Count Distinct Values - Count Unique Values
I wrote about duplicates, distinct or unique data in the tutorials at the links below.
- Count Unique Family Names
- Count Distinct Unuique by Pivot Table
- Extract, Copy and Group Unique in Excel
- Unique Data in Excel
- Unique vs Distinct Values
- Two conditions as duplicate in two columns return a list of unique data from the third column
In this tutorial, I will show how we can count distinct values and unique data in two separate columns if the condition we set as a criterion matches. When working with data in Excel, we have a situation where certain data is often repeated. However, when you need to count distinct data or unique data only or values or numbers for a particular criterion, especially if the values are in two separate columns, then we need more formulas to solve the problem. If you are wondering how to count unique data, check out this tutorial with colorful examples and notice Excel formulas.
When it comes to distinct data and only unique values, the following should be kept in mind:
- Distinct values are those data that appear more than once
- Unique values are those data that appear only once and have no duplicates
We need two results, ie we want to count the following:
- What is the total number of restaurants (distinct data) for a given city (as a condition) but we want to ignore all the repeating ones?
- How many unique restaurants in a particular city, ie. We want to count only their names but do not repeating?
1. How to Count Distinct Values in Two Separate Columns
In the image below, notice the situation on an Excel worksheet. Column 'A' lists the City names. The two separate columns 'B' and 'D' contain the restaurant names. Columns 'C' and 'E' contain information that is irrelevant to this task.
Thus, in the picture below note that in Boston (the condition in the cell 'G2') is a total of four restaurants (McDonalds, Burger King, McDonalds and Popeyes) and the expected results in cell 'H2'. Also notice that the McDonalds restaurant appears twice. So that the expected result in the cell 'I2' to set a condition in the cell 'G2', should be three restaurants (McDonalds, Burger King and Popeyes).
The same situation is true for the set condition in cell 'G3'. Note that the total number of Los Angeles conditional restaurants is the sum of all restaurants, regardless of their name, hence five restaurants (Wendys, McDonalds, Pizza Hut, Pizza Hut and Wendys). But when we count distinct restaurants, ie only restaurant names, the result is number three (Wendys, McDonalds, Pizza Hut).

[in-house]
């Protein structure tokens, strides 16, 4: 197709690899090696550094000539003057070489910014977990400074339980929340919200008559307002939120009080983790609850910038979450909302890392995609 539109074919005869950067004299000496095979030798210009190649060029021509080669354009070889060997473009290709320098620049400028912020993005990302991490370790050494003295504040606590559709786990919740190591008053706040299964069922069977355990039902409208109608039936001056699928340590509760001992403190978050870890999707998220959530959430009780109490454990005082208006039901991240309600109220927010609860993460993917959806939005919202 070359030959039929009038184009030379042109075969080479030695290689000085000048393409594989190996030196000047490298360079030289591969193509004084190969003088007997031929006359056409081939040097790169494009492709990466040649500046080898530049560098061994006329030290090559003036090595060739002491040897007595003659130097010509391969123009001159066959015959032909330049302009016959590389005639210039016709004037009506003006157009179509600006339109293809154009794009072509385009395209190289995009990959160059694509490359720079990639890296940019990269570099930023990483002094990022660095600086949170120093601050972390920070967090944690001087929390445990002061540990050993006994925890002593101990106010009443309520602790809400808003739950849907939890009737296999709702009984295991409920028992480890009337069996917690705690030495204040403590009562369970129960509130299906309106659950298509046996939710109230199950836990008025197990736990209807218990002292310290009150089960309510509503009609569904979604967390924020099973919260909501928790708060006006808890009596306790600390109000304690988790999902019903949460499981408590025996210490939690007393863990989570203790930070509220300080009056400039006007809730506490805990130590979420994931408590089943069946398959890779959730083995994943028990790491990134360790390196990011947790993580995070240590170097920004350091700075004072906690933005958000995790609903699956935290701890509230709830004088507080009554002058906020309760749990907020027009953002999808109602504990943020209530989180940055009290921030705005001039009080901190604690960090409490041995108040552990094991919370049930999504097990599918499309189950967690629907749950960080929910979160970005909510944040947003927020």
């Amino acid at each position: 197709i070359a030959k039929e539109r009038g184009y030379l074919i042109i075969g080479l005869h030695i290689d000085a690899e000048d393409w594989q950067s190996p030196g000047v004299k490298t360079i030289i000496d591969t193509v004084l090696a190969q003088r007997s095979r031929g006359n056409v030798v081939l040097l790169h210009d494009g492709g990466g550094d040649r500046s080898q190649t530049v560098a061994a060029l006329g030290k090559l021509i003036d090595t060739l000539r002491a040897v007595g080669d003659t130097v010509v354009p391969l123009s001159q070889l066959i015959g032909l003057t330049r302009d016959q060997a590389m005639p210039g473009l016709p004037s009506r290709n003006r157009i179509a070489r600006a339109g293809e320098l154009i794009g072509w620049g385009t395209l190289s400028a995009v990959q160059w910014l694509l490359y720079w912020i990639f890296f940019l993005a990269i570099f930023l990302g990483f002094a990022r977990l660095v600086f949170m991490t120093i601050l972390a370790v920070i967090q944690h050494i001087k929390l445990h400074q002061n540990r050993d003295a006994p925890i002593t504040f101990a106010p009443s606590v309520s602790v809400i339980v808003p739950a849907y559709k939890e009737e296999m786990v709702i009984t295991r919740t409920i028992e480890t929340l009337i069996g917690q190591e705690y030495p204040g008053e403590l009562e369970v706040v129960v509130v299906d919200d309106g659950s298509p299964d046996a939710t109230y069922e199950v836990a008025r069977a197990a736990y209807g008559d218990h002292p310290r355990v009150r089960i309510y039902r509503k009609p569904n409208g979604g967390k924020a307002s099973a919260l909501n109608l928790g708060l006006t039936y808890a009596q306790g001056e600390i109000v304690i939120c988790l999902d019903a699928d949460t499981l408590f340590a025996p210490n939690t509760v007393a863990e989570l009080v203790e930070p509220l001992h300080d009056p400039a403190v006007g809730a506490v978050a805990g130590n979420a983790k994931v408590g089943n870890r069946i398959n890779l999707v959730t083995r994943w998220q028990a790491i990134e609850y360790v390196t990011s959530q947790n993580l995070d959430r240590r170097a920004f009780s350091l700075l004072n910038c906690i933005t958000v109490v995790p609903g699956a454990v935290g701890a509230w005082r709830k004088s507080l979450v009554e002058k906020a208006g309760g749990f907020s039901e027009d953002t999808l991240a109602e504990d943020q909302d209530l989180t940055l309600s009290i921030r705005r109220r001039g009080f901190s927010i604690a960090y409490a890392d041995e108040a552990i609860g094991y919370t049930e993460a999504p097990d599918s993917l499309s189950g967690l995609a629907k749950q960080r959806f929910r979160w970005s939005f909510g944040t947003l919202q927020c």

To complete this task and count restaurants for the condition, we need to add helper columns. These "extra" columns help us to separate the "City-Restaurant" pairs in the two adjacent columns, so it will be easier for us to do the counting by default (see image below).
In the 'K' column, we will single out all the cities that contain the name of the restaurant in pairs (based on the original range 'A2:D6').
The formula in the 'K2' cell is as follows (copy down):
In the 'L' column we will extract, in the order all the restaurants that will belong to a particular city (based on the original columns 'B2:B6' and 'D2:D6').
The formula in the 'L2' cell is as follows (copy down):
Now that we have set up the auxiliary columns we are going to create a formula for counting distinct values.
To count the total number of restaurants in a particular city, place the formula below in the 'H2' cell. (copy down)
To count the distinct name of a restaurant in a particular city, place ARRAY or 'CSE formula' in cell 'I2' below (copy down): You end this formula with CTRL+SHIFT+ENTER, not just the Enter key.
2. How to Count Unique Values in Two Separate Columns
In the situation for the same task but when we want to count the unique values then we work in the same way, ie. again we can use helper columns. So, notice in the picture below the different expected results. Remember, I said at the beginning of this tutorial, that unique data only appears once and it doesn't repeat itself.
We have four restaurants in the city of Boston but the McDonalds restaurant appears twice. So, we want to ignore it. Furthermore, it follows that we are left with two restaurant names (Burger King and Popeyes).
Also for the condition set Los Angeles city our expected result is number 1. Notice in the picture below that only McDonalds restaurant does not repeat (ie only appears once)
If we want to Count Unique data in two separate columns for a given condition (criteria) then the calculation is similar to the above actions.
So everything is similar to the previous example above. We have auxiliary columns and the ARRAY or 'CSE formula' in the 'I2' cell is as follows (copy down): You end this formula with CTRL+SHIFT+ENTER, not just the Enter key.
With this formula we've counted only unique data is not repeated. If you want to see the flow of calculations or the results of a particular nested function within a formula, then visit the Evaluate Formula tutorial and use the 'F9' key.
Pay attention, you may need as a delimiter of arguments formula use a comma (,) instead of a semicolon (;).
Copy formula to Notepad and with Find/Replace change semicolon to comma.